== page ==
When planning a change of domicile, and for a higher likelihood that such change may be recognized by a state for estate tax purposes, there must be demonstrated intent to make a permanent new home or to establish the new domicile for a substantial or indefinite period of time. (Intent must show the new place to be a true home and not just a domicile for legal purposes.) To demonstrate intent, the individual should manifest their intention by affirmative acts. The more substantial the manifestation, the greater weight it will be given if a dispute arises. Oral declarations of domicile are admissible; however, written declarations are better evidence. When permitted by local law, the filing of a declaration of domicile or nondomicile can be extremely useful. However, declarations, no matter how formal, will be disregarded if contradicted by physical acts.

Subjective and Objective Proof of Domicile

Proof of domicile may consist of two types of evidence: subjective and objective. The individual seeking to establish a domicile should take specific and affirmative steps to indicate intention. In establishing a particular domicile, the following are some of the acts that may be undertaken:

Subjective proofs of domicile may include:

  1. Spend as much time at the principal home as possible. Where two or more homes are maintained, spend more time at the principal home than at the others.
  2. Conduct the maximum possible amount of business activity in the domicile state.
  3. Be active in clubs, churches and social organizations in the domicile state.
  4. Furnish the principal home more substantially than any of the other homes you maintain.
  5. Keep objects of family or sentimental interest in the principal home. This would include heirlooms, paintings, art, family records, etc.
  6. Keep your main personal bank account in a local bank in the domiciliary state.
  7. Establish relationships with professional advisors in the domiciliary state.

Objective acts indicating objective proof of domicile may include:

  1. Execute a new will reciting the new domicile.
  2. Register to vote in the domicile state and secure a new driver’s license.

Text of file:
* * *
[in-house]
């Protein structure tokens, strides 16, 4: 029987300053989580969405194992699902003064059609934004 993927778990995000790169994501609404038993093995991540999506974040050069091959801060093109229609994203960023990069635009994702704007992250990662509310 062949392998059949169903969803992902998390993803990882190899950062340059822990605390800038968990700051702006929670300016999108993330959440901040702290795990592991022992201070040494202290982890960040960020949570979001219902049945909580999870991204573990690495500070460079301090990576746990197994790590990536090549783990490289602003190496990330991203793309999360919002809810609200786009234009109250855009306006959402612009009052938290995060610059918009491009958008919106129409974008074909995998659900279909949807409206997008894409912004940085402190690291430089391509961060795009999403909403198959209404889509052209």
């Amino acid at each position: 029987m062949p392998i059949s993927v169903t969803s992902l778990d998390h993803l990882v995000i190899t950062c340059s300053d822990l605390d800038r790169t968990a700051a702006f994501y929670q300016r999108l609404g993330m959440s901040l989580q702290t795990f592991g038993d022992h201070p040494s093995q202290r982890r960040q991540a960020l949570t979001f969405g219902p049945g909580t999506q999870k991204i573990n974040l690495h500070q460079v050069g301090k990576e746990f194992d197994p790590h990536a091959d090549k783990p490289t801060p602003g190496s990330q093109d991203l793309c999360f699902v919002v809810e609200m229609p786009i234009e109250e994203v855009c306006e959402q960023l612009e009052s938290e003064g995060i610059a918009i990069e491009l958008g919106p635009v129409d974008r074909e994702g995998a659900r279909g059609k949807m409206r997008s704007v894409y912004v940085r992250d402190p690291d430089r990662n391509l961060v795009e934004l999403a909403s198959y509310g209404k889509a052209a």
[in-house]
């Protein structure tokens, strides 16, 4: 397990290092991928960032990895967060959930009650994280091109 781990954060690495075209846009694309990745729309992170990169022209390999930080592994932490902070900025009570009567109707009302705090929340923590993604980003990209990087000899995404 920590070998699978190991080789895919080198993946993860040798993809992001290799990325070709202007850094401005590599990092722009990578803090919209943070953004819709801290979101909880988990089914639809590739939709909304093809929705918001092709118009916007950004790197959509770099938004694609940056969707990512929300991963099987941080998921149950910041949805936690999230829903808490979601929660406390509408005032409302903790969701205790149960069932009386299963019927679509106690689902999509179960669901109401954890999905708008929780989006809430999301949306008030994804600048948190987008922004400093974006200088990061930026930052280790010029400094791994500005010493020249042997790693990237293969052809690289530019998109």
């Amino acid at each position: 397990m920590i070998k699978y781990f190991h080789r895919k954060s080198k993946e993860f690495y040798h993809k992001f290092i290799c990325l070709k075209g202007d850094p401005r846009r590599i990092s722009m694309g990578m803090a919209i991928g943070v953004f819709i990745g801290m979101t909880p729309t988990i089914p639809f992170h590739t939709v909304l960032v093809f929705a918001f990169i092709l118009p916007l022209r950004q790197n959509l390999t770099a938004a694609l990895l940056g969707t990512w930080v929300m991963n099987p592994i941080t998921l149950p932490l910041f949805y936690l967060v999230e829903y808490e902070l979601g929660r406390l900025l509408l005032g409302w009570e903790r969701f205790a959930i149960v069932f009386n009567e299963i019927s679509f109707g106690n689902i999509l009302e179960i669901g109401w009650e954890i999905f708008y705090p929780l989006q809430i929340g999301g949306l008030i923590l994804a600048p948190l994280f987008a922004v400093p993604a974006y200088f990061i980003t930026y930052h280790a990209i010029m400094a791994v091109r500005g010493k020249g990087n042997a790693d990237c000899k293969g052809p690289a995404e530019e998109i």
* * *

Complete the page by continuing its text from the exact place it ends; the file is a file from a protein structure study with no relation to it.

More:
3. Use the domicile address in all documents and records such as automobile registration, credit cards, Social Security records, mailing addresses, hotel registrations, mortgages and leases.  Where a new domicile is acquired, make sure that the address on all the above is changed as soon as practicable.
  4. Pay all taxes from the place of domicile.
  5. Use the domiciliary address in the filing of tax returns and file the returns in the place of domicile whenever possible. This is especially important with regard to personal federal income tax returns, which must be filed from the place of legal residence.
  6. Take advantage of tax benefits granted to a domicile, such as homestead tax exemptions. These benefits should not be claimed in other areas.
  7. Where there is a change in domicile, notify all interested parties. This should include the post office, banks, employers, family and friends, clubs, your attorney and tax authorities in both the old and new districts.
  8. Participate in local organizations, clubs and government services open only to a domiciliary resident.
  9. Make out a Declaration of Domicile (a legal document that defines where you reside and where you intend to reside permanently) file it with the clerk of courts in the county of domicile, and keep a copy with your important documents (such as your will).
  10. File any local tax returns required from residents.
  11. Take affirmative action to terminate residence in other states by notice to tax authorities, cancellation of voter registrations, resignation or notification to organizations and clubs, and other similar acts.

Residency and Domicile Strategies

Given the potential imposition of an income or estate tax from multiple states, documenting a change of domicile when you own properties in multiple states is critical. Failure to act may lead to excessive taxation and even fines and/or penalties. Professional guidance in this area by trusted professionals who have guided families through similar moves is valuable.

Please reach out to a Cerity Partners wealth advisor if you would like to learn more or develop a strategy to change domicile.